Great job!
    We start with a thick slab cylinder and carve into it much like you would if it were a tree. But, I must say that I love all of the additions.
    I think that you have convinced me to coil build if only for the benefit of all of the great textures.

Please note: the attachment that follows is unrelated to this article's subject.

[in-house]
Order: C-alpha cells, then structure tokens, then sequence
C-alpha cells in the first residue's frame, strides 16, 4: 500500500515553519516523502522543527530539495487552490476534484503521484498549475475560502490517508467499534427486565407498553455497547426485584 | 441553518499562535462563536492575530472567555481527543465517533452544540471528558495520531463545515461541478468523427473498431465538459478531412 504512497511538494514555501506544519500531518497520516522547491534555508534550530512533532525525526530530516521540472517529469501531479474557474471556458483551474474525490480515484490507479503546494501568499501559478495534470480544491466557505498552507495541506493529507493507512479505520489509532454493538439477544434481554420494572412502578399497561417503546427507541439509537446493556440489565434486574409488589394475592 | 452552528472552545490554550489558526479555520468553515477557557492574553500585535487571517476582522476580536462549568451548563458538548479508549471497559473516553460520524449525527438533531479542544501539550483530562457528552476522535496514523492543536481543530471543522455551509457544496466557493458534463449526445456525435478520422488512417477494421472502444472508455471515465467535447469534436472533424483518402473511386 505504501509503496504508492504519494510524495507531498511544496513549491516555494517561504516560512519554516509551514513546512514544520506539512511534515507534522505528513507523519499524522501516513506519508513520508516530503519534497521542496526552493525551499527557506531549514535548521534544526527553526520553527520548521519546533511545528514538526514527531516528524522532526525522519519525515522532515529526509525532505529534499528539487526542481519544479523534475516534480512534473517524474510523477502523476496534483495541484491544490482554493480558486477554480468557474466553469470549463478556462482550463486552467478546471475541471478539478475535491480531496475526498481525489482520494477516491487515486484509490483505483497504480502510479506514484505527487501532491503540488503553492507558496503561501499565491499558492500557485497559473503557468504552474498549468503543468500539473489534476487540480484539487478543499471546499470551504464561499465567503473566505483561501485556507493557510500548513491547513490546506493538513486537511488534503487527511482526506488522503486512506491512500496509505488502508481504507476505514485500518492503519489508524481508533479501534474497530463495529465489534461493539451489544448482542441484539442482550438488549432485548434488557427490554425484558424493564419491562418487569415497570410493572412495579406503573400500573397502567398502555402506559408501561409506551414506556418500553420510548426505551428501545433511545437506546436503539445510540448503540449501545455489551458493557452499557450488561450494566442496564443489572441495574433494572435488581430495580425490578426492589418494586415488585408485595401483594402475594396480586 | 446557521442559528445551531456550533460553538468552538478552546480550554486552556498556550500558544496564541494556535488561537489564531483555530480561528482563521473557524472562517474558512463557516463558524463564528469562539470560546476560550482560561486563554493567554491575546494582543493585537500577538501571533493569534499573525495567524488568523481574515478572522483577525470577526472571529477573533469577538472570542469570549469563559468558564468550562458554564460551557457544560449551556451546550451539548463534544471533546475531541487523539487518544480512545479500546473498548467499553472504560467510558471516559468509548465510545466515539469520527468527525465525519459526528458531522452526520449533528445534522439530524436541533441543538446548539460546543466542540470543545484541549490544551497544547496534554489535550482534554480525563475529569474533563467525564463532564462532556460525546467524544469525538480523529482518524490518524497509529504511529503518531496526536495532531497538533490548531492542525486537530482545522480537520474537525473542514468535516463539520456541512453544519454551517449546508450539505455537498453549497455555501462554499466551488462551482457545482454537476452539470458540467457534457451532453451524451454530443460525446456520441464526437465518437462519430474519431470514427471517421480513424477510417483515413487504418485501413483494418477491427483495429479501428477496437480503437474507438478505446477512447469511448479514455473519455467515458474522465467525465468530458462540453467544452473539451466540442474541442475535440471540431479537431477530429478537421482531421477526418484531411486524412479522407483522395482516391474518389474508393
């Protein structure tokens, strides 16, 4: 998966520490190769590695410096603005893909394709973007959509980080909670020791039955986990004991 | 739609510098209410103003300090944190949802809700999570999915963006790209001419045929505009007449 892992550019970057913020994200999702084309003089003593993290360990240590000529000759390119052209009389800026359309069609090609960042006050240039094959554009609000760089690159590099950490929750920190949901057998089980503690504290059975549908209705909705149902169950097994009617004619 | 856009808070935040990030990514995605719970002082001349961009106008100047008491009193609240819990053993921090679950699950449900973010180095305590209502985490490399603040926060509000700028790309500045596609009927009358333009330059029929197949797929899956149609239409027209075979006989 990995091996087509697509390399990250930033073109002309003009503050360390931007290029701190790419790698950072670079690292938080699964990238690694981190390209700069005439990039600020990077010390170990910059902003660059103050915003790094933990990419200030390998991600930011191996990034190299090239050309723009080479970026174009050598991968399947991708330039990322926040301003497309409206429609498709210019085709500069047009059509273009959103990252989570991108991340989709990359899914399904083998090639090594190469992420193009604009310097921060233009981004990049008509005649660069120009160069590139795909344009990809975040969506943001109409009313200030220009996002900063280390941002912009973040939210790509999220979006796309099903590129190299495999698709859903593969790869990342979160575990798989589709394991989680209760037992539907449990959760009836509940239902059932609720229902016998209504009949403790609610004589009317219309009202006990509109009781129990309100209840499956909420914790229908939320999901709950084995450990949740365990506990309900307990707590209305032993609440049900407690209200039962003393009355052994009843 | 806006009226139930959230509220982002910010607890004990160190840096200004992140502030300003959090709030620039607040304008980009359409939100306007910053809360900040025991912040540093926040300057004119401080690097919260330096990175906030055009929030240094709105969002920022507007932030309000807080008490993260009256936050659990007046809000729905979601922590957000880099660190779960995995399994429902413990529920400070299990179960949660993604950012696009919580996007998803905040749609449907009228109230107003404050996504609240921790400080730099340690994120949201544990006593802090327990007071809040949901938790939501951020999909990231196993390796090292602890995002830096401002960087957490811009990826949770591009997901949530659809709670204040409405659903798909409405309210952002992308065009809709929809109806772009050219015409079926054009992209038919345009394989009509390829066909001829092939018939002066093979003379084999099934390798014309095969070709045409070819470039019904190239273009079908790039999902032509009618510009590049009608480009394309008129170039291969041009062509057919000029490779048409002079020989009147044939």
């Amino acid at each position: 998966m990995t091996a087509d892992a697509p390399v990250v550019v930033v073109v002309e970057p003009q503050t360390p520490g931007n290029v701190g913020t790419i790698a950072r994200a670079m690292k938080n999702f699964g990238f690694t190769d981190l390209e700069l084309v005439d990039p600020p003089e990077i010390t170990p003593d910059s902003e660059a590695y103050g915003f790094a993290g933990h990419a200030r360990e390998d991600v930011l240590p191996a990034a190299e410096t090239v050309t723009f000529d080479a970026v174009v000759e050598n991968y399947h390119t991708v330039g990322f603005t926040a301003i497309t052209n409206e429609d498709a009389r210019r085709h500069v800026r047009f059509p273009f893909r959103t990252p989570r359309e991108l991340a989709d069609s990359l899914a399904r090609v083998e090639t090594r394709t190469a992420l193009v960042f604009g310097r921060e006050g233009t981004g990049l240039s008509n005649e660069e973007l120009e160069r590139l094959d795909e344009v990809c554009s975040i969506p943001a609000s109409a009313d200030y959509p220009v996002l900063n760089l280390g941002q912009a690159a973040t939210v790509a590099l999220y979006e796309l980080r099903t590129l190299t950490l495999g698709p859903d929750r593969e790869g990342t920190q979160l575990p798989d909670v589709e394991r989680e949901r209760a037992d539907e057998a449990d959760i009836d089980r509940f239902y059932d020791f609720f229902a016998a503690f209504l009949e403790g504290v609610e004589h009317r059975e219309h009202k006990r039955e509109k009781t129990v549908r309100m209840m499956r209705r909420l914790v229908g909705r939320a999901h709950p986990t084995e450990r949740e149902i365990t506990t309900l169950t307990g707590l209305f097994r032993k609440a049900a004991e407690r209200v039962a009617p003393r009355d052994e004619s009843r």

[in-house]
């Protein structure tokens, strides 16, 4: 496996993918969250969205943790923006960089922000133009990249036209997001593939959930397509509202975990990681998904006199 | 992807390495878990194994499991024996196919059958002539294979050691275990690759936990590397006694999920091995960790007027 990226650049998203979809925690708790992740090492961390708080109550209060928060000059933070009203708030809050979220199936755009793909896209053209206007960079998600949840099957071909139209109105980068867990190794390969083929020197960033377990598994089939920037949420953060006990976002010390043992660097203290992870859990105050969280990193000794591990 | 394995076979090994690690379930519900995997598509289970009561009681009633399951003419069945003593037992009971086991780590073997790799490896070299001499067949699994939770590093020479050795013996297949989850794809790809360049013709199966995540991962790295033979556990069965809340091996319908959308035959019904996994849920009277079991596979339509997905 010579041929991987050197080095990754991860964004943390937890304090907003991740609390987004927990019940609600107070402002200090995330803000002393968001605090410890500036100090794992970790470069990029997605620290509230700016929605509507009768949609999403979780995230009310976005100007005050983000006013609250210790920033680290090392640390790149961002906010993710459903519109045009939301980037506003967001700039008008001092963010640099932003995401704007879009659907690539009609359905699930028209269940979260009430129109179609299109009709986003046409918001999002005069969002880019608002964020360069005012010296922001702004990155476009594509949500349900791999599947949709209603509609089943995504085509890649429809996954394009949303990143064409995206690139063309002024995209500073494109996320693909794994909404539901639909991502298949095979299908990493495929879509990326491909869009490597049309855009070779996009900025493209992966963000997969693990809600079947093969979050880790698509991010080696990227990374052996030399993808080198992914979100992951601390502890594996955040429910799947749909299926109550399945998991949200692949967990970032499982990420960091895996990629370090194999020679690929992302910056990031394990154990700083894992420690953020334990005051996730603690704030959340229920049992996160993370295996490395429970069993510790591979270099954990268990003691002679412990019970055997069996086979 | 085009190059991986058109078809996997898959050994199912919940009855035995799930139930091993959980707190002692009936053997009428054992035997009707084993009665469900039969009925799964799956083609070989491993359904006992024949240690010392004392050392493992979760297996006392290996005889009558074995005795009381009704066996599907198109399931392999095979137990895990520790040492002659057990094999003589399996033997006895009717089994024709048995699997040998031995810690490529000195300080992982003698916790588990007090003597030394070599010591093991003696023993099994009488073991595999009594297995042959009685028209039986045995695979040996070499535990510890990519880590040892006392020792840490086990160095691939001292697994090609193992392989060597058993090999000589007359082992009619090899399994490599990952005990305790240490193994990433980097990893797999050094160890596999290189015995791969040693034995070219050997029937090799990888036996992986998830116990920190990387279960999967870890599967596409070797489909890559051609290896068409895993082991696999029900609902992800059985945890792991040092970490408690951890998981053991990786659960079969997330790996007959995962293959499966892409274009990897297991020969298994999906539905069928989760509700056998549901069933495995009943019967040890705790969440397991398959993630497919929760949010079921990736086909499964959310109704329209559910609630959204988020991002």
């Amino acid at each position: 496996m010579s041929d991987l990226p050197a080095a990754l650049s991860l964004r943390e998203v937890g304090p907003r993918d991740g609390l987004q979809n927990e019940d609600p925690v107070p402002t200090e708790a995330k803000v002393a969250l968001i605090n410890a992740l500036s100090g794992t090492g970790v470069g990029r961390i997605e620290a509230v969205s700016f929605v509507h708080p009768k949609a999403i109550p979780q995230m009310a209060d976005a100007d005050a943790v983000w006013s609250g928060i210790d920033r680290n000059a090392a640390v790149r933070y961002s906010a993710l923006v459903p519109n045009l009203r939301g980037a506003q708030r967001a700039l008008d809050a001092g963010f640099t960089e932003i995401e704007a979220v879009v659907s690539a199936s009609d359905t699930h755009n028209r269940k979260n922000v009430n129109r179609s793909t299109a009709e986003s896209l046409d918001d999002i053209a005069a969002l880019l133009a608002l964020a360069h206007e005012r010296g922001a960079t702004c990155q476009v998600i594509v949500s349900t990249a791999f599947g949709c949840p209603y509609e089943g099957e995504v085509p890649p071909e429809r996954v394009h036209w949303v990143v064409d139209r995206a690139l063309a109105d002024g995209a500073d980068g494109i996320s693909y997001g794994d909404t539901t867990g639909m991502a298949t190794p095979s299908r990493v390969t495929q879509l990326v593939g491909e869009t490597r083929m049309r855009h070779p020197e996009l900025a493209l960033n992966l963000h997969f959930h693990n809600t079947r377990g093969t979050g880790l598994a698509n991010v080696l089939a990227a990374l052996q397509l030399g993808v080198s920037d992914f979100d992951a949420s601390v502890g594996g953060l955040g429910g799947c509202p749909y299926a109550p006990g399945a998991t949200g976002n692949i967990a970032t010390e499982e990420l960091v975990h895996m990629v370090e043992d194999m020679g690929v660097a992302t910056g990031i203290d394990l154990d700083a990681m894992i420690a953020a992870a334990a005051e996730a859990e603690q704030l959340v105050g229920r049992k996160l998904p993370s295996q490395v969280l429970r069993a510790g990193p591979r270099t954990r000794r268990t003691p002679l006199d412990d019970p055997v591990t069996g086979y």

13. I loved your tiki designs so much so I had to write to say thank you for sharing!!! I made several imitating your designs to grow lucky bamboo at my home tiki bar. I love how you are able to connect with the students and bring out both their creativity and teach them how to finish elegant artwork that any gallery would like to exhibit. I have also checked out your other student artwork. The school you teach at is very lucky to have such a talented artist that can bring so much to her school and community. Once, in Vieques, Puerto Rico, at the airport there were tiles of children’s art. One was a drawing, and it said, “get to work, or you’re fired” in a thought bubble. Clearly the kid overheard a phone conversation. It made me laugh at the way kids view adult life. All the other artwork tiles were great too. I hope you take all that talent and teaching ability and do a tile installation someplace. That would be inspirational and super to see! There was another neat art project in New York City made of yellow sticky notes that everyone in the subway would write notes about how they felt and stuff in the city. You might like viewing that book too if considering doing a tile mural. It was inspiring and insightful. How art helps us all express what is around us; as well as the amazing ability to unify us as human beings. Another book series I liked was about young artists, and I had no idea that Van Gough’s spirals were his young drawings of churros! What great reading! So fun.